Real estate developers have a role to play in building sustainable communities.
A team from Newland Communities, the largest private developer of planned residential and urban mixed-use communities in the U.S, shared their experiences at UNC Kenan Flagler’s annual “Careers with Impact Forum,” which was hosted by UNC’s Net Impact Club.
Jody Leidolf, Newland’s director of pre-development, started the discussion with a thought from Yvon Chouinard, founder and owner of Patagonia: “Make the best product, cause no unnecessary harm.”
As simple as Chouinard’s advice might seem, it reflects the goal of real estate developers that emphasize “becoming more sustainable to effectively integrate into the regional context.” In essence, while Newland strives to develop its real estate communities, the company must also prioritize making environmentally conscious choices that benefit the local area.
Panelists from Newland – Leidolf, Lee Bowman (UNC ’96), Tanya Matzen and Susan Reynolds – shared ways to effectively implement sustainable real estate models that positively affect entire communities.
If your company’s values do not align with those of your partner, your project efforts could fail.
For Newland’s partnership with Sekisui, a homebuilding and development company, to work, the two companies needed to collaborate on their values and aspirational goals.
Because Sekisui already had four core values set in stone (environmental, homeowner, economic and social values), Newland created five specific focus areas that would mesh well with Sekisui’s predetermined corporate values. Those focus areas ensured that collaborative projects between the two companies worked toward achieving the same goals.
“Be research-centric,” Leidolf advises, and willing to reconvene at the drawing board annually after learning of new research findings.
Briar Chapel, a Newland community located outside Chapel Hill, is the “largest green-built community in the Raleigh-Durham area.”
“Briar Chapel is the number one sustainable community in North Carolina,” says Leidolf, “and it’s all due to research.”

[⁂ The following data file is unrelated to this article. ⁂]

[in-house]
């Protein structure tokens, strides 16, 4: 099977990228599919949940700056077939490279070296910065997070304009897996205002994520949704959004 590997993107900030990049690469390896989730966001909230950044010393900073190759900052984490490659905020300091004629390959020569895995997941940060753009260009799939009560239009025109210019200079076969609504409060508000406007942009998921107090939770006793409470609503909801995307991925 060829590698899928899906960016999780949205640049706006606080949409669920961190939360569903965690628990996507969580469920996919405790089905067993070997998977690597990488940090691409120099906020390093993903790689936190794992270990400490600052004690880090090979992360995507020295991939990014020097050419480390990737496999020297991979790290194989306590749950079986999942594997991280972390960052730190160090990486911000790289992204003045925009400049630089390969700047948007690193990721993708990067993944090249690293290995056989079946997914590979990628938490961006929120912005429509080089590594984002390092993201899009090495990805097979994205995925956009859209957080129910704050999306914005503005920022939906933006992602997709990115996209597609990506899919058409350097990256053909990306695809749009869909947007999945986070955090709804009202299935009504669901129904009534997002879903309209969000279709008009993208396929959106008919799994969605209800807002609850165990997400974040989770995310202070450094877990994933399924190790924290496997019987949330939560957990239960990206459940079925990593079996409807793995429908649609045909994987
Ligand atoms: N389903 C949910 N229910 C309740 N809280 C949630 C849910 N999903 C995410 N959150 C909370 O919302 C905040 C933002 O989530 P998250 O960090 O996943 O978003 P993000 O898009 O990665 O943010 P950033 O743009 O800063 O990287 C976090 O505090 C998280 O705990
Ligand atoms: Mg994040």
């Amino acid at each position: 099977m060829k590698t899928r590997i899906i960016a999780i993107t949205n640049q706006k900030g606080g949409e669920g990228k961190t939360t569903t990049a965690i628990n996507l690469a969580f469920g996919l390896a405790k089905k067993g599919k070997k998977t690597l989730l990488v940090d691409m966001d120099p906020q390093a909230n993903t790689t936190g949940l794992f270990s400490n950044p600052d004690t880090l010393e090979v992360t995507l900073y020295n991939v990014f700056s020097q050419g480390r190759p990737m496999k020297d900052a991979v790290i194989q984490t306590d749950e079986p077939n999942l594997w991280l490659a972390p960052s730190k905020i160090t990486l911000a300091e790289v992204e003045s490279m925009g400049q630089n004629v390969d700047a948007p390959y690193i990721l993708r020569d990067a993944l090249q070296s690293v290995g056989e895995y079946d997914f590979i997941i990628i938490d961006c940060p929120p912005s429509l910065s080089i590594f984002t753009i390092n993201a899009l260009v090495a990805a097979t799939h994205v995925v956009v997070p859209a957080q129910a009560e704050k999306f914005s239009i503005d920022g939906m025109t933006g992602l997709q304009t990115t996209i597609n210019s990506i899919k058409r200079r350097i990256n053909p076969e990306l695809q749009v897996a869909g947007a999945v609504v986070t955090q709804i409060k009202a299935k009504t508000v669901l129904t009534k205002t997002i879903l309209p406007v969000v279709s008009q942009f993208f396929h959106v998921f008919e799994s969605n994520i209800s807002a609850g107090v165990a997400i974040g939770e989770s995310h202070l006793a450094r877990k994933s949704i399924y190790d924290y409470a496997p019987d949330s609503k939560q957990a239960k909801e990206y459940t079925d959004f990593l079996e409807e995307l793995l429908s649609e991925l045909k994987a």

Envisioning a real estate community depends on conducting accurate research that shares insights about target audiences. If companies don’t conduct research, they simply won’t know what their consumers want.
Everyone knows you should “start at the very beginning,” but people often try to skip over the in-depth planning stage. Outlining long-term goals is critical to meaningful outcomes.
At the onset of the Briar Chapel project, Newland outlined the project’s primary principles: “create and maintain Briar Chapel as a nature sanctuary, celebrate and preserve the history of the site, pioneer and promote authentic innovation, and foster social intelligence.”
“Project managers and marketing teams come and go, but project principles are the things that remain constant so you always have that vision from start to finish in the walk down a project,” says Leidolf.
Newland’s Wendell Falls project established a new “level of sophistication” in a well-known rural area. Matzen highlighted the project’s inclusion of a sleek café and basic commercial needs, such as gas stations, that fostered an unprecedented level of modernity and urbanization in the rural community.
To effectively create a premium product, each team member needed to be fully committed to reaching common goals, no matter how revolutionary or modern they seemed, Matzen says. Cooperation from everyone on the team was necessary for the project’s implementation and ultimate success.
Every aspect of a project carries significance, even details that might seem inconsequential, when it comes to attracting consumers.
When Newland built Briar Chapel, the project plan included purposeful ways to share art in the residential community, Leidolf says. The company incorporated handmade hammocks and swings, birdhouses, and community gardens within the residential space to foster an appreciation for the arts within open gathering spaces.
By perfecting every detail, Newland created a thoughtful and inclusive living community that inspired residents to appreciate art.
By Grace Ketron (BA ’19)